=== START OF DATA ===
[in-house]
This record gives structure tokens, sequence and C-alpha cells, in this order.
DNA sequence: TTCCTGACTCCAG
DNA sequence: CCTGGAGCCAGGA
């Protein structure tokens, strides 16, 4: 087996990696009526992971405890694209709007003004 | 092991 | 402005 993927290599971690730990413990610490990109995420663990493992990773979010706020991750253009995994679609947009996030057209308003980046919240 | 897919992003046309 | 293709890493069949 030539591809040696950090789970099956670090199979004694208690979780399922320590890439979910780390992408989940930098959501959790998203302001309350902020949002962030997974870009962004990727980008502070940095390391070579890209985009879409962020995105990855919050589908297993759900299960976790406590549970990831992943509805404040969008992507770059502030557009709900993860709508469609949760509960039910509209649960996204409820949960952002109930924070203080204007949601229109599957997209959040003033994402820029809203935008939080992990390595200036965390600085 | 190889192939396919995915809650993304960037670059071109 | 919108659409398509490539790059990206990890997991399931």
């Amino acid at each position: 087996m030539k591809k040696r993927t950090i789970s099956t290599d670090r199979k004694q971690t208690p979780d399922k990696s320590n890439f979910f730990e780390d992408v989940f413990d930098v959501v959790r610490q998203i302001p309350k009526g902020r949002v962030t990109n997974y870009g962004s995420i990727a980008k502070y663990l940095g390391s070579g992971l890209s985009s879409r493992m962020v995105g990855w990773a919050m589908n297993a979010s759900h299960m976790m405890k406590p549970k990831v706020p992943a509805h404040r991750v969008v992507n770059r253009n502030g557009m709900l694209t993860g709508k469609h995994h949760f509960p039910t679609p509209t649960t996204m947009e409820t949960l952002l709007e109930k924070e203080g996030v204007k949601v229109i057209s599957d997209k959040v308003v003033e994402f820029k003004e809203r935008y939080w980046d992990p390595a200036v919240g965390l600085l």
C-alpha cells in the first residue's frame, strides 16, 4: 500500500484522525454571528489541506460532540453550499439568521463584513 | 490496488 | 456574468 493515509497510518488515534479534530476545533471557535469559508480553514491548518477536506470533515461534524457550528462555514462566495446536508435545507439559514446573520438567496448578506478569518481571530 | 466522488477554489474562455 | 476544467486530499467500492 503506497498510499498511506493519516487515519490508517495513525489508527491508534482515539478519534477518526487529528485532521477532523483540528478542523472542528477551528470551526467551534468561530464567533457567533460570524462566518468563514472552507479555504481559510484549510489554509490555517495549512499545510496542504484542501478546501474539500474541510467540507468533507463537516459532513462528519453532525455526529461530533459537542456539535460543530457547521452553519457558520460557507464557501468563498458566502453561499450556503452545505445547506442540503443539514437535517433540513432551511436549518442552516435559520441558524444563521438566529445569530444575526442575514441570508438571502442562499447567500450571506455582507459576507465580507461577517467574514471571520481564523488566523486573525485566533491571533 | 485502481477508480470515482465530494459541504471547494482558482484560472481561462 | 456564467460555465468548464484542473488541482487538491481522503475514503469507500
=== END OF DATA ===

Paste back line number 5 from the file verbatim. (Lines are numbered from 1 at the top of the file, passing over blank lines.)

């Protein structure tokens, strides 16, 4: 087996990696009526992971405890694209709007003004 | 092991 | 402005 993927290599971690730990413990610490990109995420663990493992990773979010706020991750253009995994679609947009996030057209308003980046919240 | 897919992003046309 | 293709890493069949 030539591809040696950090789970099956670090199979004694208690979780399922320590890439979910780390992408989940930098959501959790998203302001309350902020949002962030997974870009962004990727980008502070940095390391070579890209985009879409962020995105990855919050589908297993759900299960976790406590549970990831992943509805404040969008992507770059502030557009709900993860709508469609949760509960039910509209649960996204409820949960952002109930924070203080204007949601229109599957997209959040003033994402820029809203935008939080992990390595200036965390600085 | 190889192939396919995915809650993304960037670059071109 | 919108659409398509490539790059990206990890997991399931």